About the Author: Marcus Maltempo is a compliance professional with more than a decade of experience helping banks, law firms and clients manage investigations and regulatory responses. He is the author of the forthcoming book History of Money Laundering: How criminals got paid and got away.


btn_donateCC_LG

Many Banks Cut Clients Over Money Laundering Fears

http://robertkaplinsky.com/work/drug-money/
(credit: Robert Kaplinsky)

Many banks have cut clients over money laundering fears. With fewer clients, low interest rates and low volatility, there are less ways for financial institutions with multiple lines of businesses can earn money. Bank of America, Citigroup and JPMorgan Chase combined cut 50,000 jobs in 2014. Industry wide, some have reported 80,000 cuts. Profits are up at banks because of the job cuts, not because of improving economy.

One area that hasn’t seen a decline in headcount is Compliance. All compliance-related areas of the bank (Compliance, Legal, Risk, Controls, Audit) have all seen headcount increases. For many of the areas, skills from other areas of the bank is quite transferable. Knowledge as well.

But knowledge of AML is particularly lax. And, sadly, many of the top decision makers are not versed enough in AML issues to figure out a way to restructure the organization to keep clients. So, the only thing they can do is to cut clients.

While this might be good for the domestic banking industry, on the long run, this will be bad when these firms are trying to compete with their large Chinese competitors. The five largest Chinese banks have an edge on AML programs, should they choose to implement it: government support.

Because Chinese banks are essentially government owned, AML programs in these institutions can implement government level standards even with bank secrecy laws. This integrated approach is at the risk of bank secrecy laws, but it also means that even without knowledge of AML, top decision makers can decide to keep all clients and adjust AML programs as the government sees fit.

This issue has been playing out the last few years because the US has been seeking ways to punish Chinese bank clients through their correspondent accounts for revenue from counterfeit products they sell. The measure should really be tied to counterfeit products that are made, not those that are sold, but that’s especially difficult since the US government has no jurisdiction in production abroad. But US laws allow extra-jurisdictional reach on banking when correspondent bank accounts are in the US. But, of course, Chinese banks are against this. So is the Chinese government. On the other hand, the Chinese government doesn’t want their economy to be so heavily depended on counterfeit products. So, the conundrum is for the Chinese government. The US is enforcing the type of laws they would like to implement, but the punishment will be doled out in the US. If the Chinese government also pursues this, the punishment will be on both sides. And the Chinese government also has to look out for the short term economy, which is heavily depended on counterfeits.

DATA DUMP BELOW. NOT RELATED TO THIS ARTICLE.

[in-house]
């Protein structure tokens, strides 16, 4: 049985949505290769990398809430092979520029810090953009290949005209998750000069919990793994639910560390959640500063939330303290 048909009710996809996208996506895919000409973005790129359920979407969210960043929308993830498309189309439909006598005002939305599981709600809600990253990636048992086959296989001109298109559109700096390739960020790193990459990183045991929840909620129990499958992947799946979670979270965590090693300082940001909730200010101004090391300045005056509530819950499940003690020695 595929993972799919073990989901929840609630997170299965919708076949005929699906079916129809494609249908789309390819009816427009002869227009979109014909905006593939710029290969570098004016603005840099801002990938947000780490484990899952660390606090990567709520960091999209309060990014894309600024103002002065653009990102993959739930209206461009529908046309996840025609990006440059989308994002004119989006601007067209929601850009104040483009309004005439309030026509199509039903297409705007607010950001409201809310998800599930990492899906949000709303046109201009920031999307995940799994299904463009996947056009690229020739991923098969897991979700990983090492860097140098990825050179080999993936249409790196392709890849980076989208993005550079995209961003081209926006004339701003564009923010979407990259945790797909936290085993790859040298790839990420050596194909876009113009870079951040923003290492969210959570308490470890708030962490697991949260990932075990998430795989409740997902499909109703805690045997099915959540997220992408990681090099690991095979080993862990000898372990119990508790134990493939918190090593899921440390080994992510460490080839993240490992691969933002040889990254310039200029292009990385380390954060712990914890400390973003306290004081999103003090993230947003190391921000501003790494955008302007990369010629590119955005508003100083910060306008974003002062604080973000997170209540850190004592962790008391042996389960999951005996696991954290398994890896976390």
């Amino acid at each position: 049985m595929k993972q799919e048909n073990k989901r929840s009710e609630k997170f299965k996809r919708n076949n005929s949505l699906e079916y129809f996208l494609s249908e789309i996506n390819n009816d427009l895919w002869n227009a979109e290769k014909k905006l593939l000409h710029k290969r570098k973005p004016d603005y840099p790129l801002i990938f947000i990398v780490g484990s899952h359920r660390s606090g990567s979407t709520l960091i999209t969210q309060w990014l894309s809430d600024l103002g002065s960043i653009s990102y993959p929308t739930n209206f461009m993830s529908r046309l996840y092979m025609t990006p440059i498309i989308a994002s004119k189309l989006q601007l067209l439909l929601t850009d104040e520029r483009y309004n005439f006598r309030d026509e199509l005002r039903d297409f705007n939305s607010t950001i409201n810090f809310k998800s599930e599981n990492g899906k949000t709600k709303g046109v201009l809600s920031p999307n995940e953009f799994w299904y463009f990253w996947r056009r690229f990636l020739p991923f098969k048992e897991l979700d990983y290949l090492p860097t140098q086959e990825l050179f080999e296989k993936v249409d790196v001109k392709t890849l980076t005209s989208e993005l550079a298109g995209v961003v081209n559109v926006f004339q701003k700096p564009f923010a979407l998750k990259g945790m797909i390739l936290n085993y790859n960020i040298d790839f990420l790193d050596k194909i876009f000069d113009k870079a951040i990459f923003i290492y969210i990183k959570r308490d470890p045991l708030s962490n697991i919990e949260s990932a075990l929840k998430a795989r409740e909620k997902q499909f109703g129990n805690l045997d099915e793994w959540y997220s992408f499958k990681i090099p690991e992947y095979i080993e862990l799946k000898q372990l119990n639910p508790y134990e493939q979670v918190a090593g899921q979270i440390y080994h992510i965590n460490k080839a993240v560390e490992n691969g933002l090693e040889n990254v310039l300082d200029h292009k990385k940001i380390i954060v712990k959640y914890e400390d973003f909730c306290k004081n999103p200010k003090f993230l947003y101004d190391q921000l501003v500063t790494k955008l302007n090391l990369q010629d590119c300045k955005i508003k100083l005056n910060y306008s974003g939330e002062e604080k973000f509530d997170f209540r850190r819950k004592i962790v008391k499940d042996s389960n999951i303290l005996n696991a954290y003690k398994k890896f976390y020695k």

So, at least US and European banks can breath one sigh a relief: the clients they are dropping must find banks within the western government jurisdictions because shifting the economics of counterfeit financing and transactions would provide more leverage to implement more stringent AML programs on the institutions that currently do not have such programs.


About the Author: Marcus Maltempo is a compliance professional with more than a decade of experience helping banks, law firms and clients manage investigations and regulatory responses.


btn_donateCC_LG

OFAC Resolve Clash With First Amendment

Akamai Traffic to Syria
Akamai Traffic to Syria

In may of 2014, Office of Foreign Assets Control (OFAC) imposed sanctions on trade with Syria, including books and other works by Syrian authors. The sanction on Syrian authors include Syrian nationals in the United States. Pen American Center and other publishers and author groups opposed this move as an infringement on the First Amendment. Last week, OFAC amended the sanction to excluding trade involving publishing. This was a similar move made a decade ago when OFAC amended sanctions on Cuban, Iranian and Sudanese transactions “necessary and ordinarily incidental” to publishing and marketing written works from those regions.